- Check Your Tires: Before hitting the road, inspect your trailer’s tires for signs of damage or wear. Make sure they are inflated to the proper pressure and have adequate tread. Consider investing in a tire pressure monitoring system to keep an eye on tire pressure while driving.
- Practice Safe Driving: Remember, you’re not just driving a vehicle – you’re also hauling a trailer behind you. Take turns more slowly and give yourself extra braking distance. Keep a steady speed and avoid sudden maneuvers that could cause your trailer to sway or tip.
- Use Trailer Brakes: If your vehicle is equipped with a brake controller, make sure your trailer’s brakes are connected and working properly. Trailer brakes help reduce the strain on your vehicle’s brakes and can provide better stopping power in emergency situations.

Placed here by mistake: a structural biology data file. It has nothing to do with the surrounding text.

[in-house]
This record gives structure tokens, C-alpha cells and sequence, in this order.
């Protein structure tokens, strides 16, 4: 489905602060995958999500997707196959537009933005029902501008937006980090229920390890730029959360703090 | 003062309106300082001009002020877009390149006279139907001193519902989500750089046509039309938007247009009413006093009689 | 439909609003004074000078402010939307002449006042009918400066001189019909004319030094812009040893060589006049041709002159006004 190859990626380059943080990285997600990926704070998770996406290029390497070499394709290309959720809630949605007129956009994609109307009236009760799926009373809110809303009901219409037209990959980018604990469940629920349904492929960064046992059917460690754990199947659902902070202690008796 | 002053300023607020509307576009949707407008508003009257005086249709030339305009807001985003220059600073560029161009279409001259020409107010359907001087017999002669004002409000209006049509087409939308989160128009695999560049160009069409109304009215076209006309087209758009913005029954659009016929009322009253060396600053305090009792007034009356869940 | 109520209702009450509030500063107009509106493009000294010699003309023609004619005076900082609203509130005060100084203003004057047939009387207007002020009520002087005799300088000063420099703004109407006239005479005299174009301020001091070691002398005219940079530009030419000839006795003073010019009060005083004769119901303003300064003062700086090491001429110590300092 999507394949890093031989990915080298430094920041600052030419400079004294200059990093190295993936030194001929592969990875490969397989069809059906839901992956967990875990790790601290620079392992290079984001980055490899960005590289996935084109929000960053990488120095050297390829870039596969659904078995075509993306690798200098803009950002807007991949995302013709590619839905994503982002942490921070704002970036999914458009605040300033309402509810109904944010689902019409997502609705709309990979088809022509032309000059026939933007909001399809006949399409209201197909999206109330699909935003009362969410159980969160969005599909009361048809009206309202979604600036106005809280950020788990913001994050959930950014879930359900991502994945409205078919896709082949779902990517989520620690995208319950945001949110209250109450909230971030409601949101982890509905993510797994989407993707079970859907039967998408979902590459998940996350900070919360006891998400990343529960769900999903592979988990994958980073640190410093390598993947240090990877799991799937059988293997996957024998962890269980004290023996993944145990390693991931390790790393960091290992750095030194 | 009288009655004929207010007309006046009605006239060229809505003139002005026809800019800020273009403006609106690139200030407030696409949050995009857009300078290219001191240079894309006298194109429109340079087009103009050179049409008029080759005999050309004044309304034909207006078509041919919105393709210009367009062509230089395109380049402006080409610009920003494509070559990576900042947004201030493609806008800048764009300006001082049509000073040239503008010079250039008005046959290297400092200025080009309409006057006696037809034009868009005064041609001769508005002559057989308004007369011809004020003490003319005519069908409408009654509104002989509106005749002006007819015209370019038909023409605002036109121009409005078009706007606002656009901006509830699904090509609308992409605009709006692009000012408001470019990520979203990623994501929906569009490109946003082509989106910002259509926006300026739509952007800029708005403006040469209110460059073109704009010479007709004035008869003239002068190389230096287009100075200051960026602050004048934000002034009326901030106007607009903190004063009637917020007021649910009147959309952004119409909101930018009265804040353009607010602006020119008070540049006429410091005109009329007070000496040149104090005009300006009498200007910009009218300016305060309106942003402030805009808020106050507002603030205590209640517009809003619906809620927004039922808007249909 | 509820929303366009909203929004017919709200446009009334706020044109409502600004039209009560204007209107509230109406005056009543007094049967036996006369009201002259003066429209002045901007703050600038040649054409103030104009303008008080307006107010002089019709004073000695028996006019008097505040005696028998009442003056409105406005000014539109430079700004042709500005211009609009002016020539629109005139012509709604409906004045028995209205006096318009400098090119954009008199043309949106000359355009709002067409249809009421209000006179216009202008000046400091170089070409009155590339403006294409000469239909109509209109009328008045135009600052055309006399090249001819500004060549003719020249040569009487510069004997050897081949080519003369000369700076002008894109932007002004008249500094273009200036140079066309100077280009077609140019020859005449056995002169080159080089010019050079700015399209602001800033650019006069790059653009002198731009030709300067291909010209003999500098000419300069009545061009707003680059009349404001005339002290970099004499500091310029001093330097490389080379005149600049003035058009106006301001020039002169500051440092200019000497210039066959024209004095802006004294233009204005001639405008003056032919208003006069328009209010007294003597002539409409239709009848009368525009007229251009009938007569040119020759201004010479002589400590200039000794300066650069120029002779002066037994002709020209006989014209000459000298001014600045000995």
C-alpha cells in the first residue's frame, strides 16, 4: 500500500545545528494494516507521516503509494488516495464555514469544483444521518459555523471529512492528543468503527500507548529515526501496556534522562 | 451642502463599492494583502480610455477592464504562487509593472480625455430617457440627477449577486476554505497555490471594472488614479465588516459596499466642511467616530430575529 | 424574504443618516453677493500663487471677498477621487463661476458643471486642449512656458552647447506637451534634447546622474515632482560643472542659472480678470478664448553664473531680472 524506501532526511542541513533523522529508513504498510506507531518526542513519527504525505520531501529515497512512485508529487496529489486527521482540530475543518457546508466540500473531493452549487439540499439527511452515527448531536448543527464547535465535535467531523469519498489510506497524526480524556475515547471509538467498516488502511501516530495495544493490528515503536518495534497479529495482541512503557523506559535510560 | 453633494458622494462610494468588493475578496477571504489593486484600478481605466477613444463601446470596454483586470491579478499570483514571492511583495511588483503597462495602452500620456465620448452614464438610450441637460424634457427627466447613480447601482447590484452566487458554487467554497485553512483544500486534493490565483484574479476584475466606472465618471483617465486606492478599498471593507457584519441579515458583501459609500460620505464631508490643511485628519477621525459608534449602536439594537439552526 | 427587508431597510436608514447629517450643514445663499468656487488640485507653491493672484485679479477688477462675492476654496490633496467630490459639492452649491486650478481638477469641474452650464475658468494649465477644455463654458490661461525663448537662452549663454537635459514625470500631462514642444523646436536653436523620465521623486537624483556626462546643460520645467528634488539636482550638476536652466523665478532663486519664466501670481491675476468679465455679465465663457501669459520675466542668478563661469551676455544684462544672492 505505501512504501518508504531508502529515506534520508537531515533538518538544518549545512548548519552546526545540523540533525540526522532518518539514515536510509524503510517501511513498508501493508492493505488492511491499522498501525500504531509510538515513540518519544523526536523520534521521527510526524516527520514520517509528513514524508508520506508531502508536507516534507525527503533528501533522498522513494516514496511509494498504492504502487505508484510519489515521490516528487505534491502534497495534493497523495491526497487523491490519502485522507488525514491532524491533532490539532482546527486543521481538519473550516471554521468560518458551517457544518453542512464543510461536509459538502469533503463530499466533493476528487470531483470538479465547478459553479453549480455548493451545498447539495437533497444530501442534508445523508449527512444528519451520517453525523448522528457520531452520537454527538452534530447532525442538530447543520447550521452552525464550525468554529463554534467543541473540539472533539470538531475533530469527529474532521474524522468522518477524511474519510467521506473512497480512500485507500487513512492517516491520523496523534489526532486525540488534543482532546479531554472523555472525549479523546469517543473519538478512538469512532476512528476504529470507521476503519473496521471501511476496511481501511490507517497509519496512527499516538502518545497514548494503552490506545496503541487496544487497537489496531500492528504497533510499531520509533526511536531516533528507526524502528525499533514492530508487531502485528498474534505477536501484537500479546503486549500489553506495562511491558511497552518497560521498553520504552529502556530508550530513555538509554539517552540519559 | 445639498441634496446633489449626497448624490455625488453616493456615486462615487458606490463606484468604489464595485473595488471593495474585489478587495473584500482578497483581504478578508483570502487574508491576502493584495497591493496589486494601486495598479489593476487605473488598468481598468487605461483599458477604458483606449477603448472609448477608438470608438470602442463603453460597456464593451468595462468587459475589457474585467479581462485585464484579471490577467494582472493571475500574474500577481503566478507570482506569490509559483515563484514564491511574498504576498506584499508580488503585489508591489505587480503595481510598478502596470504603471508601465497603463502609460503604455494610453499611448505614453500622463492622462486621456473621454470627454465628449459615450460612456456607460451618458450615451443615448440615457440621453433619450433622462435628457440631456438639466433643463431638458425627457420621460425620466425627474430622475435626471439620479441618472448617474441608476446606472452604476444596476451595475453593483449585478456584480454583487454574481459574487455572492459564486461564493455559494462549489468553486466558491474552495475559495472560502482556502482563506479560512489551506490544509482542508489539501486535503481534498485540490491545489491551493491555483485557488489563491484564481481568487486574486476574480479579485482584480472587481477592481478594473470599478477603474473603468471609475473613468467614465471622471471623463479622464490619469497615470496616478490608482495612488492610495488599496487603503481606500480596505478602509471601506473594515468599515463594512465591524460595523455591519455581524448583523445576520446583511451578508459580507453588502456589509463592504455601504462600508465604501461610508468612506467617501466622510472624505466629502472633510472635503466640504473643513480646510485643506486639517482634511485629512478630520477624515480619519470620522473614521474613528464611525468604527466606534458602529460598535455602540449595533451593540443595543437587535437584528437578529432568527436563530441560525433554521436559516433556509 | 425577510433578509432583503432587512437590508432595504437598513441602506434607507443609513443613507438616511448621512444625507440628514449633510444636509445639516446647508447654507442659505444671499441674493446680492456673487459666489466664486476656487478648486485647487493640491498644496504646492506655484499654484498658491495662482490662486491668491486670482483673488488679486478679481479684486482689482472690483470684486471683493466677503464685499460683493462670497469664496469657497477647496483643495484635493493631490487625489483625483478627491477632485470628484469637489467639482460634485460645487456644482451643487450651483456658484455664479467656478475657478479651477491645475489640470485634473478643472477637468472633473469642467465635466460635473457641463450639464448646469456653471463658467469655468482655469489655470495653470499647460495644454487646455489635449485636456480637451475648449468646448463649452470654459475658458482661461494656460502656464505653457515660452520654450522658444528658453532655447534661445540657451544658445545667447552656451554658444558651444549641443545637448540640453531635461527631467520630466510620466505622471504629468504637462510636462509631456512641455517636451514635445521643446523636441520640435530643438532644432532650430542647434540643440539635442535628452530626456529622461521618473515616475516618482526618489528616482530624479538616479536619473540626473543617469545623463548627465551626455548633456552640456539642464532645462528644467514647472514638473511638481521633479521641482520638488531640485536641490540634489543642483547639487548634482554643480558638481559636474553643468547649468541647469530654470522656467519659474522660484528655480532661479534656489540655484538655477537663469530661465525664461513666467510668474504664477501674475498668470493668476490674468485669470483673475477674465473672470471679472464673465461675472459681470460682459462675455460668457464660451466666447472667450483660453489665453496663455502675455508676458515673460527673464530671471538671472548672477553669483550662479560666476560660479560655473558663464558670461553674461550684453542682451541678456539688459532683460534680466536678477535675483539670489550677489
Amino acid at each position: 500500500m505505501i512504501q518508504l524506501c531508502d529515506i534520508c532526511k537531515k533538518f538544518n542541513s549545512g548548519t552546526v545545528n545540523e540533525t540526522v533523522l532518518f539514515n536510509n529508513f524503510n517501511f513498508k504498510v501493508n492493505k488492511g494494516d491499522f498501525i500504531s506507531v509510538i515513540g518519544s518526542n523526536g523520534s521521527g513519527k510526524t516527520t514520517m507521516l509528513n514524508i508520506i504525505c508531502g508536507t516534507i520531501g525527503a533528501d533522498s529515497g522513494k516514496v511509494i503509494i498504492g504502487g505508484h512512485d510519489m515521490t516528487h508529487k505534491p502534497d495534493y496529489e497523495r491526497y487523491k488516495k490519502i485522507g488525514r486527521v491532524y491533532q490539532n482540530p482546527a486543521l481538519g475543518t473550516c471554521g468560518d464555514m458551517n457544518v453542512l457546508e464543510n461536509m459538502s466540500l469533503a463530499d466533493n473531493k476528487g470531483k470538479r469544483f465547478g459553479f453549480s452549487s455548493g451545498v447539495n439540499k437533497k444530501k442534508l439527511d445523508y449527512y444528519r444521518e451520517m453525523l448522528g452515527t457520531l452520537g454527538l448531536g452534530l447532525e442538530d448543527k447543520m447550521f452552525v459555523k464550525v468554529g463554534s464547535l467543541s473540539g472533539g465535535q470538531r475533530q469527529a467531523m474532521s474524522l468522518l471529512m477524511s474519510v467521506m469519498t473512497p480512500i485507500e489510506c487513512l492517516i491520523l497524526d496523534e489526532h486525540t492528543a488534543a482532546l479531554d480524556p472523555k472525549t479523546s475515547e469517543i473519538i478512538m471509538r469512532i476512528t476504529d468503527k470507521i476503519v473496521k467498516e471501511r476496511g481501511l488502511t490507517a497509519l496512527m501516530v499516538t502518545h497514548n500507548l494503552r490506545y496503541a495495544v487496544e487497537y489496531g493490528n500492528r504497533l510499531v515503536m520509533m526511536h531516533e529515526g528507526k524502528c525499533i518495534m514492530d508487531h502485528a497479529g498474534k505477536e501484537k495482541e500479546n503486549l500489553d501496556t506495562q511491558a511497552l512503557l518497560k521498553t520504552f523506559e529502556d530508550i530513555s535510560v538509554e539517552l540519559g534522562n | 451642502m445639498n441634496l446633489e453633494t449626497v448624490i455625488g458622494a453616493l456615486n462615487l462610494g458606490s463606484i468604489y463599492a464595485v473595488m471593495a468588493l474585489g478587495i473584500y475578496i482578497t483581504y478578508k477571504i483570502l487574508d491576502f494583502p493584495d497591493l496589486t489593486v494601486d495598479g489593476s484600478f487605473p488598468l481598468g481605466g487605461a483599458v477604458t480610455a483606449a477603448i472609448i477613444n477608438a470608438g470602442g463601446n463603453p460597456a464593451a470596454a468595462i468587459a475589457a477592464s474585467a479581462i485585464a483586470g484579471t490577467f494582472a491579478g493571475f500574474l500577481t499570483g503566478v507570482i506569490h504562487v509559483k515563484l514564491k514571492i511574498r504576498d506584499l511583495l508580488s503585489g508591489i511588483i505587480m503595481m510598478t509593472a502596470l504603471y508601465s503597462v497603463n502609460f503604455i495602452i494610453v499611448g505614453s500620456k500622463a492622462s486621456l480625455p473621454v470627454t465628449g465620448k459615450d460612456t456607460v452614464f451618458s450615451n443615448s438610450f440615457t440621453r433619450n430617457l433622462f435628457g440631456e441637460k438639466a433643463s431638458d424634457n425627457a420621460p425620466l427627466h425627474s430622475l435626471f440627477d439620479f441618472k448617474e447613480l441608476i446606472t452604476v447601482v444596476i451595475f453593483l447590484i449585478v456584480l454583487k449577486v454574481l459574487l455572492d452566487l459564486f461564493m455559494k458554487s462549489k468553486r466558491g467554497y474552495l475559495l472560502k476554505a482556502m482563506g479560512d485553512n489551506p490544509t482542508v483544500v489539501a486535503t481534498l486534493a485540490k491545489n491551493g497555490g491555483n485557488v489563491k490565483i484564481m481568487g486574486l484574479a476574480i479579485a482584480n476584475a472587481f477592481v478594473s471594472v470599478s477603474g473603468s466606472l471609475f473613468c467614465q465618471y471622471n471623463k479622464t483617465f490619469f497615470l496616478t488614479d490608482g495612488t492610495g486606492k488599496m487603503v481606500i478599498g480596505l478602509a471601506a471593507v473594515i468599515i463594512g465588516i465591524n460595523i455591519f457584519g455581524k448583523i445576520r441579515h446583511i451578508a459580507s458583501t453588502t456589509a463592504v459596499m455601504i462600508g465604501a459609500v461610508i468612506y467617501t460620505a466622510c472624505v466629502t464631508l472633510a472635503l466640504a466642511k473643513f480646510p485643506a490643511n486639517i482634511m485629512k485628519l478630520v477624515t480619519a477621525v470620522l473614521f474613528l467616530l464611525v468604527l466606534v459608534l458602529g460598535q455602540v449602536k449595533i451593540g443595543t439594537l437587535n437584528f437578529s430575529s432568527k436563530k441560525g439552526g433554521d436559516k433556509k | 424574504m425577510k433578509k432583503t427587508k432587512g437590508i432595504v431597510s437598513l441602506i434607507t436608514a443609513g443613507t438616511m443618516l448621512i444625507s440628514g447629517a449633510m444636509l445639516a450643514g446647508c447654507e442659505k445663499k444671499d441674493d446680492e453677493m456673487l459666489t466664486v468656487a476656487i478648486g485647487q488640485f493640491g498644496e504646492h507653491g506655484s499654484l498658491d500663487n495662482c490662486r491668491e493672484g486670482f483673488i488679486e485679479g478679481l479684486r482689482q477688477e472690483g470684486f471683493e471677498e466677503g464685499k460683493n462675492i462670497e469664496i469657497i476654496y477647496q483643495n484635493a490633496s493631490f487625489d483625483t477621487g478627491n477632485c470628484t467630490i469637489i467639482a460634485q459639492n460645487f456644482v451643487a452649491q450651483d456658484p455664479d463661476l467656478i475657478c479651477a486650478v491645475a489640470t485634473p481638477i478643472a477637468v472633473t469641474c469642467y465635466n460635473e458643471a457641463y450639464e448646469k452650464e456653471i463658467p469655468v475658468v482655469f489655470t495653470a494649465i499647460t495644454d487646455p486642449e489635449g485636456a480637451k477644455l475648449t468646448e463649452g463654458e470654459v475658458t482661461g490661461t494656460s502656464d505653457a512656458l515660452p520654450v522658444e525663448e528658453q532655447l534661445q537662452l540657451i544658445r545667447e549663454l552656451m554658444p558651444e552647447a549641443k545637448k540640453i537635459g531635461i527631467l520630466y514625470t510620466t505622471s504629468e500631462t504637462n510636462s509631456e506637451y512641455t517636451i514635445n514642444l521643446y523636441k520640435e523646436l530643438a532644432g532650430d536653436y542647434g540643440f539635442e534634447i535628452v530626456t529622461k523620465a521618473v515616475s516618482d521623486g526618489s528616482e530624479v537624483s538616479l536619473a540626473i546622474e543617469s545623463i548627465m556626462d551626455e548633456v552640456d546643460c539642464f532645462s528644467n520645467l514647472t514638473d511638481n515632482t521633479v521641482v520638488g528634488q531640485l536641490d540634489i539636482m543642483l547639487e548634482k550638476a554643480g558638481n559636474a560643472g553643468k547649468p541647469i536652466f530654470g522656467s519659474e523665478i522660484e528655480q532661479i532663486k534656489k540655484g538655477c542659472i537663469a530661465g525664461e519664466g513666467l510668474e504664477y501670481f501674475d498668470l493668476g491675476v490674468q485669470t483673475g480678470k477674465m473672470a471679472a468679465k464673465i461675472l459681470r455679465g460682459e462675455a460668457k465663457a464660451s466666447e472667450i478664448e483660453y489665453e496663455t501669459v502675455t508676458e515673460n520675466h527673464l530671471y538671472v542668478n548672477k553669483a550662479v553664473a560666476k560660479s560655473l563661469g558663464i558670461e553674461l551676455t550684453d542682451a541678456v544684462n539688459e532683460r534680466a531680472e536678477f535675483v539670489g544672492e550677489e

- Consider a Weight Distribution Hitch: A weight distribution hitch can help evenly distribute the weight of your trailer, reducing the strain on your vehicle’s suspension and improving stability. If you frequently haul heavy loads or travel long distances, a weight distribution hitch may be worth the investment.
- Keep the Trailer Level: When you’re towing your trailer, it’s important to keep it level. A trailer that’s too high or too low can put extra strain on your vehicle’s suspension and affect handling. Use a leveling device to make sure your trailer is level before hitting the road.
- Be Prepared for Emergencies: Accidents and breakdowns can happen, so it’s important to be prepared. Keep a spare tire, jack, and lug wrench in your vehicle in case of a flat tire. Consider investing in an emergency kit with flares, reflective triangles, and a fire extinguisher. And always carry a cell phone and charger in case you need to call for assistance.